After the global financial crisis, economic growth of the Philippines has increased. However, renewed shocks to global growth and financial markets would affect Philippine exports and remittances. The Bangko Sentral ng Pilipinas (BSP) appropriately has started to unwind its liquidity support measures since early 2010. Traditional toolkits are available for managing external inflows. The planned gradual withdrawal of fiscal stimulus and the focus on medium-term consolidation are welcomed. Public–private partnership programs can play an important role, and a medium-term Philippine development plan could also be prepared.
The information below has become available following the issuance of the staff report. It does not alter the thrust of the staff appraisal.
Economic activity remains robust. GDP growth in 2010 was 7.3 percent (year/year), compared with a staff forecast of 7 percent. Growth rose to 7.1 percent in the 4th quarter, from 6.3 percent in the 3rd quarter, mainly driven by private domestic demand. Private consumption was fueled by strong remittances and fixed investment by high business confidence. Public consumption moderated, reflecting the government’s efforts to keep the fiscal deficit within budget targets.
The balance of payments has remained strong. Export growth rose significantly to over 25 percent (year/year) in December, portfolio inflows moderated from their spike in November but remained high, and sovereign bond issuance proceeds and foreign investment income increased. International reserves rose to $62.4 billion in December and $63.6 billion in January (equivalent to 10½ months of imports and 11 times and 5½ times short-term external debt based on original and residual maturity, respectively). The exchange rate has remained roughly unchanged against the U.S. dollar since December. Broad money growth picked up to 10.6 percent in December from 7.5 percent in November.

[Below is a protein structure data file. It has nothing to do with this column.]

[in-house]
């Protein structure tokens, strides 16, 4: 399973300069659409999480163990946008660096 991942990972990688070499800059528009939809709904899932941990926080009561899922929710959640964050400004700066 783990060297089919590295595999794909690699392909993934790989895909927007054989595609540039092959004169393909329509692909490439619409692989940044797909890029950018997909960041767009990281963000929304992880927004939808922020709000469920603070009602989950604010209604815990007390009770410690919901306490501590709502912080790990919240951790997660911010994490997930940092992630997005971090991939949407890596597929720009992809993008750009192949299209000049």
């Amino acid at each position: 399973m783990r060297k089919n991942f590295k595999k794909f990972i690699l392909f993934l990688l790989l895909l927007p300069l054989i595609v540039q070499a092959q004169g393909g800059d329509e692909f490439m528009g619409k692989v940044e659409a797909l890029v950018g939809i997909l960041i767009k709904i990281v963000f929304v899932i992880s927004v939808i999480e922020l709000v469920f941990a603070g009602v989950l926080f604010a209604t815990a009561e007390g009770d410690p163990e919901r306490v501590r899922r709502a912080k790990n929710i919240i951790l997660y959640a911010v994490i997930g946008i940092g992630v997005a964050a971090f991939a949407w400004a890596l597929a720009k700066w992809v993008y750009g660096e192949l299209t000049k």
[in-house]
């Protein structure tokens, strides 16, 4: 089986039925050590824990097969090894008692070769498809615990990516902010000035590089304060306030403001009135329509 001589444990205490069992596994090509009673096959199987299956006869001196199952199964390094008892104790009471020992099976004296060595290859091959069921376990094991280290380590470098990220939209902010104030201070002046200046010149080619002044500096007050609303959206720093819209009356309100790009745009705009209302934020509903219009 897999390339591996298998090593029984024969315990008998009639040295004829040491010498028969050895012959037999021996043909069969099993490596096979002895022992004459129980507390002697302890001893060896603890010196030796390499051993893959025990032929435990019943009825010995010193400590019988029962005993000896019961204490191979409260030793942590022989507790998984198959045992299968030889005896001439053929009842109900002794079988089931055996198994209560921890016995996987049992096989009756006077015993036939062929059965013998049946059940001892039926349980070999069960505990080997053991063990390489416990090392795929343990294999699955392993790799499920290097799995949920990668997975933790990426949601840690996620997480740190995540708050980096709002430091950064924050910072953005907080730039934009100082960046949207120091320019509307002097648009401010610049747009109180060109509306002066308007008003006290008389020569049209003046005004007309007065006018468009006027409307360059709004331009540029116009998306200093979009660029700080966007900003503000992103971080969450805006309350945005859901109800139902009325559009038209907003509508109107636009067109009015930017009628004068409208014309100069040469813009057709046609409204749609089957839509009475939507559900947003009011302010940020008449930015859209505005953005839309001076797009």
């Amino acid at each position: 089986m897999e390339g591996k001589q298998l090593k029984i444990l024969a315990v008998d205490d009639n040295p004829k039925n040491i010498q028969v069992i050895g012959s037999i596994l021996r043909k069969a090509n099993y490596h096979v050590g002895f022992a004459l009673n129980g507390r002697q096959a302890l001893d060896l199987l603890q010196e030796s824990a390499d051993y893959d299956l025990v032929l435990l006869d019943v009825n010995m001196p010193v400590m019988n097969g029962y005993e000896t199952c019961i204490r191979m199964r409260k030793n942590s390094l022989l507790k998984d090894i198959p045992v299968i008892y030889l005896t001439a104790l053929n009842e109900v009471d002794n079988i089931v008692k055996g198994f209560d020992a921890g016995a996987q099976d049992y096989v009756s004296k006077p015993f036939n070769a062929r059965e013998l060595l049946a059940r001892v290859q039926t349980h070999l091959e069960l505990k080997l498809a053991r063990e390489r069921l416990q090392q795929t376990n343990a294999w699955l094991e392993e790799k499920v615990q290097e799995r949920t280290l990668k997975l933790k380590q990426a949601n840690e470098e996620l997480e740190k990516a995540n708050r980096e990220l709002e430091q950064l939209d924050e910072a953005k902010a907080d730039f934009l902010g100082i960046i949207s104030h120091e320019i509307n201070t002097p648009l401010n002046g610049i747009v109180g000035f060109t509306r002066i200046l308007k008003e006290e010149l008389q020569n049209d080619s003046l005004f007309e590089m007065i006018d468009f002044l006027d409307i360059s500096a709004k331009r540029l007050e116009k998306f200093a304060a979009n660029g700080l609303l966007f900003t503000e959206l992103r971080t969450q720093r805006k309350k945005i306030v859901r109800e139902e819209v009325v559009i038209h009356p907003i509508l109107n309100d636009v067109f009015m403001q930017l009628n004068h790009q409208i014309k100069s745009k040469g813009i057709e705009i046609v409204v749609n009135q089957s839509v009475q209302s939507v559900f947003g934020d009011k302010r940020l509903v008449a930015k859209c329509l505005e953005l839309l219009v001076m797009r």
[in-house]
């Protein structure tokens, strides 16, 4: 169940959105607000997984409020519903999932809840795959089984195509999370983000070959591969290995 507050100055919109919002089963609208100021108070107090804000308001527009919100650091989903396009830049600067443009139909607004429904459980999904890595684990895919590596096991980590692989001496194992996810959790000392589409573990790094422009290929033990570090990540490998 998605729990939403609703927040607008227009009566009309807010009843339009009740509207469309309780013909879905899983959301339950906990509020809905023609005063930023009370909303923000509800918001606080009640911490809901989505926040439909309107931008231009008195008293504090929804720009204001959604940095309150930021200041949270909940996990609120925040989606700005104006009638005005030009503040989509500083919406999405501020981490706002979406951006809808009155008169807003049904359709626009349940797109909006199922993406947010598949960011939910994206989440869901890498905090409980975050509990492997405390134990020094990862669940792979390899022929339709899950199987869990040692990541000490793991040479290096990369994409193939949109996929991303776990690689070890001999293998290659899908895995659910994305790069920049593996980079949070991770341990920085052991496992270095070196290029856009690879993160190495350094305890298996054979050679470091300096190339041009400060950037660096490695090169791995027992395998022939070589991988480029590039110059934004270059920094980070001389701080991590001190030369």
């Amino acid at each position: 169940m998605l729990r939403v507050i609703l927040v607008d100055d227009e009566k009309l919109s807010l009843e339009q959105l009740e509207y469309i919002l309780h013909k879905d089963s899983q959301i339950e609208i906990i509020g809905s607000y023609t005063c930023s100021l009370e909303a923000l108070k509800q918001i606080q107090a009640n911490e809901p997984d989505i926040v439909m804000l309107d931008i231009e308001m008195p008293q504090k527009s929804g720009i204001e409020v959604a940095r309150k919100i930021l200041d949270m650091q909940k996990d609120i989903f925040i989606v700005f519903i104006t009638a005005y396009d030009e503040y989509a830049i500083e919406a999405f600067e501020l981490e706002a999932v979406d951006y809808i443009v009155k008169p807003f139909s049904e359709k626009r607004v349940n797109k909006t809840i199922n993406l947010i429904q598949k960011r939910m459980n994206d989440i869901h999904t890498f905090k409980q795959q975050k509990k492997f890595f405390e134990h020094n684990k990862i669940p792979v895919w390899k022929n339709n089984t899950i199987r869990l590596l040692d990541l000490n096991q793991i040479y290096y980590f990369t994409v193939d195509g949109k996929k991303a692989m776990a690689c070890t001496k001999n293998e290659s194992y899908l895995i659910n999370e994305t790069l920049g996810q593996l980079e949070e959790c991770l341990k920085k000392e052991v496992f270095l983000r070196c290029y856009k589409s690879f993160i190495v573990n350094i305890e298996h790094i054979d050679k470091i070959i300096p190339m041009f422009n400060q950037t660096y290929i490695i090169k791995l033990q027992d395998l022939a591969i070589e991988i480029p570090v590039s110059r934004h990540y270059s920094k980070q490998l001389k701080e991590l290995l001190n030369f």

Inflation rose in January. The authorities view the inflation picture as manageable but signaled a readiness to act in response to inflation risks. CPI inflation rose to 3.5 percent (year/year) and 0.8 percent (month/month) in January from 3 percent and 0.5 percent, respectively, in December. The increase was driven mainly by food and energy prices. Food prices were affected by domestic weather disruptions and energy prices by higher global prices and domestic distribution costs. Core inflation slowed slightly on a year/year basis, owing to base effects, but on a sequential basis it rose to 0.4 percent (month/month) in January from 0.3 percent in December. At its February 10 meeting, the Monetary Board left policy rates unchanged but observed that the balance of risks to the inflation outlook has tilted further to the upside. Risks were seen as arising from food and oil prices, electricity rates, and demand-side price pressures as output continues to expand faster than its historical trend. The board signaled its readiness to take action to arrest a potential buildup in inflation expectations and contain second-round effects of supply shocks.